• Detail Design & Documentation, drafting plans & elevations for permits, detail design of Joinery, scheduling of FF&E, coordinate with consultants

  • Permit Application (by your Project Manager

  • Construction Documentation, Tender stage RFI’s, revisions to documentation in preparation for construction

  • Tender (by your Project Manager)

  • Construction Stage Design Services, Site meeting & inspections, site instructions & responding to RFI’s, materials approvals, Shop drawing review, Defects Inspection & report, As Built documentation, Handover attendance.

  • As Builts

Related Case Study: Absolu Hair Salon

Why is the design process broken down into stages?

The design process is divided into stages intentionally to ensure we get from that first meeting & brief-taking step to your sign-off of full construction documentation while ensuring that the design evolves along the Design Process path to meet your expectations, whilst also taking your level of investment into consideration. It’s a strategic step-by-step formula that delves into what you want & need, and each stage along the path from sketch plan to moodboard to finally interpreting it into an overall design.

If you are planning a refurbishment, please explore our flexible Design Package Options designed to serve you for more information.

Lisa is a very dedicated professional with a keen eye for fine detail and accurate documentation. I have worked with Lisa on more than 10 airport lounges and I can highly recommend her work. Lisa is also good a reviewing and coordinating services drawings.

D. Johnson

(please pin the below graphic to your pinterest board for reference)

(please pin the below graphic to your pinterest board for reference)

(please pin the below graphic to your pinterest board for reference)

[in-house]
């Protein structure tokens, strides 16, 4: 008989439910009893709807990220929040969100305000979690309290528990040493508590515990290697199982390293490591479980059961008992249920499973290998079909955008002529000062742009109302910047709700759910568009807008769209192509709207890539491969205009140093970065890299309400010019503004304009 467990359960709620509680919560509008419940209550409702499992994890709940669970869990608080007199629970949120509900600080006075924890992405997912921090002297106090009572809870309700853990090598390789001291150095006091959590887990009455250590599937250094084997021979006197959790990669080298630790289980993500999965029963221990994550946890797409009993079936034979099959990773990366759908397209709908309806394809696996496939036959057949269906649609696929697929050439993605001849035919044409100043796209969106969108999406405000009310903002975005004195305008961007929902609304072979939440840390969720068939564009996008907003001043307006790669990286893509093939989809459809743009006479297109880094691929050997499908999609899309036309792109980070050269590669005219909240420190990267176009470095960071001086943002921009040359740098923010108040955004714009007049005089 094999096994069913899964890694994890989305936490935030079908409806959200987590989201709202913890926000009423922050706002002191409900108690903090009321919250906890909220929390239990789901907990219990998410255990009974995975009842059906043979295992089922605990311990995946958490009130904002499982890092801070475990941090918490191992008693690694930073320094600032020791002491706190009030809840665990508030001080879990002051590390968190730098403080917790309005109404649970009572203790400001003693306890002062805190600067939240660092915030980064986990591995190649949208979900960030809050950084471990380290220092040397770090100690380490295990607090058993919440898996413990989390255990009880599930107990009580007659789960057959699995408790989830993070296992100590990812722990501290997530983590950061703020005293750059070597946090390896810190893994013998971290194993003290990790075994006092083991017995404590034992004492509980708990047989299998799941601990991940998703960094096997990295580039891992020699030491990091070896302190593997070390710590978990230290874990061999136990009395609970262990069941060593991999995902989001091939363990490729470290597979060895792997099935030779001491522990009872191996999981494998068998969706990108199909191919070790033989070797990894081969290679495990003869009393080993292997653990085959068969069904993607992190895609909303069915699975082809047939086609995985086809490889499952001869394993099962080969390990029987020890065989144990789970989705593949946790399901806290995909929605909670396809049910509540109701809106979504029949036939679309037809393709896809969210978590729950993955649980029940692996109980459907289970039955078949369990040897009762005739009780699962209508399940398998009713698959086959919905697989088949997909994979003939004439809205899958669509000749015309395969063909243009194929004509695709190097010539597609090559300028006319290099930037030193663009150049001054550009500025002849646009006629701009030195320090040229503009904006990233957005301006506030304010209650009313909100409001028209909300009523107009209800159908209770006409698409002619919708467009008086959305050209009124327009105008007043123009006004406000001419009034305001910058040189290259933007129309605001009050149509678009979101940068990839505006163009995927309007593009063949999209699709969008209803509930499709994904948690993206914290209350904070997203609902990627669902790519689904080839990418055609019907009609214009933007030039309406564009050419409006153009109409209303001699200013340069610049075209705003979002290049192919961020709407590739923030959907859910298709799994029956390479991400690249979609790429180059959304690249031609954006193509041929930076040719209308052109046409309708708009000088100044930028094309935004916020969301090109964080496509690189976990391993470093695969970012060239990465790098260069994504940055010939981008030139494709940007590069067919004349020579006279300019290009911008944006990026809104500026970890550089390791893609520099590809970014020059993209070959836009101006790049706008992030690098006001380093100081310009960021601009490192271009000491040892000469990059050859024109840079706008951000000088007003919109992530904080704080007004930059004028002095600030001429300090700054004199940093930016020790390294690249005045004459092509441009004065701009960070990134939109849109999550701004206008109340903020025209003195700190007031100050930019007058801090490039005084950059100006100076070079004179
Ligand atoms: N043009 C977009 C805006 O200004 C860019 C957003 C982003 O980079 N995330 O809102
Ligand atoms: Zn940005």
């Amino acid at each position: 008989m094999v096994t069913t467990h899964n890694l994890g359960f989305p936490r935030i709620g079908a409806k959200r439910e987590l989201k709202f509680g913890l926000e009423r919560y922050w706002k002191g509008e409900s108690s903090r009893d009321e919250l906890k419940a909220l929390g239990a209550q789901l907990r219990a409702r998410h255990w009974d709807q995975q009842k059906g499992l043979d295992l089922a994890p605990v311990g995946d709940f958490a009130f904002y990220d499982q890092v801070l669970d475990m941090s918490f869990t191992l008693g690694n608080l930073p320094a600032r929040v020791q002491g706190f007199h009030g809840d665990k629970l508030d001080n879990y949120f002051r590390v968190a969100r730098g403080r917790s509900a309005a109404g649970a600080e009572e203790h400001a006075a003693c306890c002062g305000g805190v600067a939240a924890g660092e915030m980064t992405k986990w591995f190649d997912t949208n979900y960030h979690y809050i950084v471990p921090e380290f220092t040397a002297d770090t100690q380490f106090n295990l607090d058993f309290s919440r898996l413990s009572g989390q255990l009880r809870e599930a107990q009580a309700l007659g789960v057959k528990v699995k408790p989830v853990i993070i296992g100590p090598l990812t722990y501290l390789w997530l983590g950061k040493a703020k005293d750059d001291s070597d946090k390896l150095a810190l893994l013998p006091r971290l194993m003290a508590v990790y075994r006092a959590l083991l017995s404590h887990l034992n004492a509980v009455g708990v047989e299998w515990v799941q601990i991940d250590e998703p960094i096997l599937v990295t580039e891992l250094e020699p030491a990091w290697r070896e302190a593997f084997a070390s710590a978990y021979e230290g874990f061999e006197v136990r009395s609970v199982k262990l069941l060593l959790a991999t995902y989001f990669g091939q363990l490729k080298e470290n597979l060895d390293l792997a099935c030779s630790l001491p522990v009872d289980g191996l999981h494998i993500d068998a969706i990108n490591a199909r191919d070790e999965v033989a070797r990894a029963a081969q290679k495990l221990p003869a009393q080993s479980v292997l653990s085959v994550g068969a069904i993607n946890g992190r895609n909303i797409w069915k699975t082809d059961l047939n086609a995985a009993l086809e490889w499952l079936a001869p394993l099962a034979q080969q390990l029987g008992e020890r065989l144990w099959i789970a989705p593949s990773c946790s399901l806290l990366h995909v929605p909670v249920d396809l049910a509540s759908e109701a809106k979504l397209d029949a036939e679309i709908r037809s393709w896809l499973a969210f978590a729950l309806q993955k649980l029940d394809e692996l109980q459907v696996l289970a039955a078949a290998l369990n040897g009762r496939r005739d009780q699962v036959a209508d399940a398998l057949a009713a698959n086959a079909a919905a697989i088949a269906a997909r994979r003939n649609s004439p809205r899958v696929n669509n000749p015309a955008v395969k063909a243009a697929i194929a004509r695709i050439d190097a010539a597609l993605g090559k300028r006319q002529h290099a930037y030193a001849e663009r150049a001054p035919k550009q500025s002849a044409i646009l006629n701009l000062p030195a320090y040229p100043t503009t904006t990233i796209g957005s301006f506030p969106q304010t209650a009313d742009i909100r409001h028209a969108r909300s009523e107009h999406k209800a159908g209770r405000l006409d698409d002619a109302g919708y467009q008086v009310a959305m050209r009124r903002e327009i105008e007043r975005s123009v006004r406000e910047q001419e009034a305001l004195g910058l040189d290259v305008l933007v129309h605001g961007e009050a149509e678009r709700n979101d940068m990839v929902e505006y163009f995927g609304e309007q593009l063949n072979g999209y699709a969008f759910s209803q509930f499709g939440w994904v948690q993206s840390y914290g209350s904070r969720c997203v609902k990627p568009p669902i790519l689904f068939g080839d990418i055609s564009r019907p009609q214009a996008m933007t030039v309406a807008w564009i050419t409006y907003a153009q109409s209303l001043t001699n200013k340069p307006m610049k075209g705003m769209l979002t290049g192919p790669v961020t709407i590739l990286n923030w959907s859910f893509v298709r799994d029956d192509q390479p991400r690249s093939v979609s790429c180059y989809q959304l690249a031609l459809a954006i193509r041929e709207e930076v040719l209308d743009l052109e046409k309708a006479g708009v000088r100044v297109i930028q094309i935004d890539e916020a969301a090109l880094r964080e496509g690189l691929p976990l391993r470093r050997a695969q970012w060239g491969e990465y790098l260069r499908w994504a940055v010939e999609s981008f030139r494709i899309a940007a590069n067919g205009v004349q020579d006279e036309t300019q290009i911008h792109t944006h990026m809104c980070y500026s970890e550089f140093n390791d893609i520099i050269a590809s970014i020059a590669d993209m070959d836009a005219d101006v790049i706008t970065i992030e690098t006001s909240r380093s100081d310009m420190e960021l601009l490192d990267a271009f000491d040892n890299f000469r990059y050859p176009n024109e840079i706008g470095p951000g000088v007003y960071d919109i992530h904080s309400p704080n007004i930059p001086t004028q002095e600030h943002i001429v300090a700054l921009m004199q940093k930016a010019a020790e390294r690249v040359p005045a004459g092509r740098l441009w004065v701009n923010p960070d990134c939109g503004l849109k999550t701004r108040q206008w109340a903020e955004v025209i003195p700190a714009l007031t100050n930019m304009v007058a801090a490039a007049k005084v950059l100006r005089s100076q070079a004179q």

So, why Hire an Interior Designer?

Unfortunately many people get confused or intimidated by the idea of hiring a professional Interior Designer for their project, and might be concerned about the process of working with a designer & the costs of doing so.

A lot of people I meet feel that they can hire a builder and do the design themselves, selecting materials and fixtures in dribs and drabs, often at the last minute (leading to less choice) with poor planning & lack of an overall vision. This will lead increased costs due to changes, additions and variations that the builder will not have allowed for.

You will save money & time. Your designer will plan functional and appealing spaces, provide drawings, visualisations & material / furnishing selections in a strategic manner so you can get competitive quotes, and you know what the design will look like & cost right from the start.

You require a Qualified Interior Designer & Registered Building Practitioner for any commercial project or residential project that requires a building permit; a proper interior designer is a highly trained & experienced registered professional, not just someone with ‘a good eye for colour’ and a knack for picking furniture.

Let’s make something beautiful together, book an appointment to explore your dream project.

Image: Omar Rodriguez @ormphotography